At the post-match press conference on Saturday, MS Dhoni raised an interesting point related to umpires wearing earpieces. The on field officials would be better off without their gadgets, he felt. Dhoni had reasons to be irritated.
Umpiring standard in the high-octane India-Pakistan Asia Cup fixture was below par. But we would come to that later. To start with, this is how Dhoni drove home his point: “One thing that should certainly be done is all the umpires have a walkie-talkie and an earpiece in the ear… Effectively, it means they are all umpiring with just one ear.
Because, one ear is stuffed with the earpiece… So they can’t hear and when it’s so loud; I think it’s a very difficult job. So definitely they need to consider this thing. At least have both ears around, no point having an earpiece around, when you know when a bowler is bowling, you don’t use the earpiece. So at least use the ear to listen to a lot of things that may happen on the field.”
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The sharp dig followed an on field incident, when Dhoni had lost his cool and took his protest to umpire Sharfuddoula. The error was silly enough to ruffle him. But he was ruffled.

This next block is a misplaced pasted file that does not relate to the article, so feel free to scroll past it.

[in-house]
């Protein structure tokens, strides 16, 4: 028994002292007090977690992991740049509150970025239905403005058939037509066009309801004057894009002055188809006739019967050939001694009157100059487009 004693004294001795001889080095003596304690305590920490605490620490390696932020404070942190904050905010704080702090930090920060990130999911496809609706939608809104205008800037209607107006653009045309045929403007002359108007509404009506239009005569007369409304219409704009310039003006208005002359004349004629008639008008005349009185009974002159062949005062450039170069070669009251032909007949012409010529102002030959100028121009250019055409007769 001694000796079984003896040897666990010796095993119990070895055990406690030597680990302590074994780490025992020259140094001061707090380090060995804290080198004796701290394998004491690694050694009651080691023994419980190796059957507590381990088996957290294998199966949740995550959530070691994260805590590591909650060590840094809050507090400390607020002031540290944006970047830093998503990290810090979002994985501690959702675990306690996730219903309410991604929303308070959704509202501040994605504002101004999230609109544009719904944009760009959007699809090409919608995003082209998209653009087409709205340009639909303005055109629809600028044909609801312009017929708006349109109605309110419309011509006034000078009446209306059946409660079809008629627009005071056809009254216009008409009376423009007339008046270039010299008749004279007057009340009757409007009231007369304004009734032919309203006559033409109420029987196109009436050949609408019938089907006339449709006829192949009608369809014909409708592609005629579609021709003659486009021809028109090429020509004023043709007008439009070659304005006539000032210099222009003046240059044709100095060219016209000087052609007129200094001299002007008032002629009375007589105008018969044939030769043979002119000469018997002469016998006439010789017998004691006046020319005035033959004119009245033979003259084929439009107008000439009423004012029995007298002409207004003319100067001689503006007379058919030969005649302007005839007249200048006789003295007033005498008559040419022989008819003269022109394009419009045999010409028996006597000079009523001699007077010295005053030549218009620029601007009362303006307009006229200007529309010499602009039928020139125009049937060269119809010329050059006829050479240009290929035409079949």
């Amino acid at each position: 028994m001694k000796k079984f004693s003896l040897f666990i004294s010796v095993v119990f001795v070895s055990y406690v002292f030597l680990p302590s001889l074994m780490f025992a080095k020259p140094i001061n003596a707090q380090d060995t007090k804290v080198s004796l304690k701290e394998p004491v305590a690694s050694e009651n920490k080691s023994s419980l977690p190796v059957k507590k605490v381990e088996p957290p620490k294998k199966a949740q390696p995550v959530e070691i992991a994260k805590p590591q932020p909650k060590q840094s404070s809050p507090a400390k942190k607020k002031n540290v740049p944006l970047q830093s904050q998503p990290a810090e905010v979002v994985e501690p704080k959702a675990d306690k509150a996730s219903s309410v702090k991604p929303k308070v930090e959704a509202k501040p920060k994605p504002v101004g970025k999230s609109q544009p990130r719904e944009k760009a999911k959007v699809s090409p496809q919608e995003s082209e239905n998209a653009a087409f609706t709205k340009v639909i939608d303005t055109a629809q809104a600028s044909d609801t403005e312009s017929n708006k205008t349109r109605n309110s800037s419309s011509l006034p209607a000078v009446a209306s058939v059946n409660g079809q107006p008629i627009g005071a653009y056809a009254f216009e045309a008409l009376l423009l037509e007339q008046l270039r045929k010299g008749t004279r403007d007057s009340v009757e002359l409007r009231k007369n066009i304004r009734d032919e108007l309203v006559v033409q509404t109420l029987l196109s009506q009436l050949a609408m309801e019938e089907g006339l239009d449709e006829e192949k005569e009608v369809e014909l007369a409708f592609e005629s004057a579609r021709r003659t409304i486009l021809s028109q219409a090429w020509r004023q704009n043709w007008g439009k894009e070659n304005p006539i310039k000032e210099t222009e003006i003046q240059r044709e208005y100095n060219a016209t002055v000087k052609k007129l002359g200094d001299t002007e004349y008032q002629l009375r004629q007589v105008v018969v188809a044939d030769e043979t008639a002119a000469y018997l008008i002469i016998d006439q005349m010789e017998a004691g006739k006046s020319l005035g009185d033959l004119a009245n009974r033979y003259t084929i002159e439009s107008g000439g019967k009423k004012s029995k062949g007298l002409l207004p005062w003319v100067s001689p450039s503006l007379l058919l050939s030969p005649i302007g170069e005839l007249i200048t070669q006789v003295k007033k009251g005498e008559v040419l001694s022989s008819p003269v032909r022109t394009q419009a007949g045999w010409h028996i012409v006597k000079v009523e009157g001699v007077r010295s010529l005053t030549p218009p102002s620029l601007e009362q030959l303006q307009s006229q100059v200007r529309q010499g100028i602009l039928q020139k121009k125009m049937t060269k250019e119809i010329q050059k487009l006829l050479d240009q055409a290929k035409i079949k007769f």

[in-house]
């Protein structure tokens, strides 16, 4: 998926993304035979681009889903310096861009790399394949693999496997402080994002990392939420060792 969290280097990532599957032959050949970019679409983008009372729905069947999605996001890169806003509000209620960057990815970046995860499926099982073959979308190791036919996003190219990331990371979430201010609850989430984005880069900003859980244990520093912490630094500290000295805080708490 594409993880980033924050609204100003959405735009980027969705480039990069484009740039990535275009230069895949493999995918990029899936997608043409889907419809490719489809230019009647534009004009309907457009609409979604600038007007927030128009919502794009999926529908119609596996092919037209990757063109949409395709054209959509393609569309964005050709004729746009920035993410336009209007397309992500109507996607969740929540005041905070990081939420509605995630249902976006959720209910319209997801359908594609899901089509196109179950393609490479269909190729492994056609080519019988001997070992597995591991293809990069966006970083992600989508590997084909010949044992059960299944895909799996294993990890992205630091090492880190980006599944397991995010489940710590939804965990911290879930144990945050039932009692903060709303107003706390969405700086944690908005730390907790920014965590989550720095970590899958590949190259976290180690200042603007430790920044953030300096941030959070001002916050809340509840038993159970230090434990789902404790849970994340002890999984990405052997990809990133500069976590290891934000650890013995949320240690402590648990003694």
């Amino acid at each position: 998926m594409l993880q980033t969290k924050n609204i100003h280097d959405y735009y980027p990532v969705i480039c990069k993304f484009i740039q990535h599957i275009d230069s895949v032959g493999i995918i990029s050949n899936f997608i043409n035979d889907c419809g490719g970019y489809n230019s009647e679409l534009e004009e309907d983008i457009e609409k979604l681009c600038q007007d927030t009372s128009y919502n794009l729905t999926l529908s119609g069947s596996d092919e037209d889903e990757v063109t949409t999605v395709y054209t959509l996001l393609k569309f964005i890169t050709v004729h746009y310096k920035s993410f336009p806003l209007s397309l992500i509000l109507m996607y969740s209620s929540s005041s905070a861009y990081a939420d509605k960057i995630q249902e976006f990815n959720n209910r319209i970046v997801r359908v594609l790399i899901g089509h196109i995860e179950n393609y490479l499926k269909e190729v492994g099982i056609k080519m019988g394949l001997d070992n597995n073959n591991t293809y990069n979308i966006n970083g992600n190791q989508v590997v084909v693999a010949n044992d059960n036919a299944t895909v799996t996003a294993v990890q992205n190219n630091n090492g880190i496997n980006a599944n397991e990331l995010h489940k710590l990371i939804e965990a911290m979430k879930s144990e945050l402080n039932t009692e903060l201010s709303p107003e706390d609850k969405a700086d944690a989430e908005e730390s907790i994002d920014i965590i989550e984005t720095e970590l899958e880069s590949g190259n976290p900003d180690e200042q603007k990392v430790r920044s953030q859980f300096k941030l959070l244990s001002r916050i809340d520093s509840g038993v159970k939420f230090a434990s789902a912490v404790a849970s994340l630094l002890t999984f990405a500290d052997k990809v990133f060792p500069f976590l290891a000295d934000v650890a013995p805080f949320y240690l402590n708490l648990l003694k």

It happened in the fifth over of the match. Khurram Manzoor moved across his stumps and tried to scoop an Ashish Nehra delivery past the ‘keeper. He could only manage a bit of the bat handle and some glove to Dhoni. The Indian players appealed but Sharfuddoula was unmoved. At a very noisy Sher-e-Bangla Stadium, the 39-year-old Bangladeshi umpire had missed the wooden sound.
Another umpiring howler at the back end of the Indian innings denied Virat Kohli a well deserved half-century. He had a big inside edge to a Mohammad Sami inswinger but Sri Lankan umpire Ruchira Palliyaguruge didn’t pick it and adjudged the batsman leg before. On Sunday, an ICC mail informed that Kohli had been fined 30 per cent of his match fee for “showing dissent at an umpire’s decision (Level 1 of the ICC Code)”. But the decision, too, was appalling.
Not the first time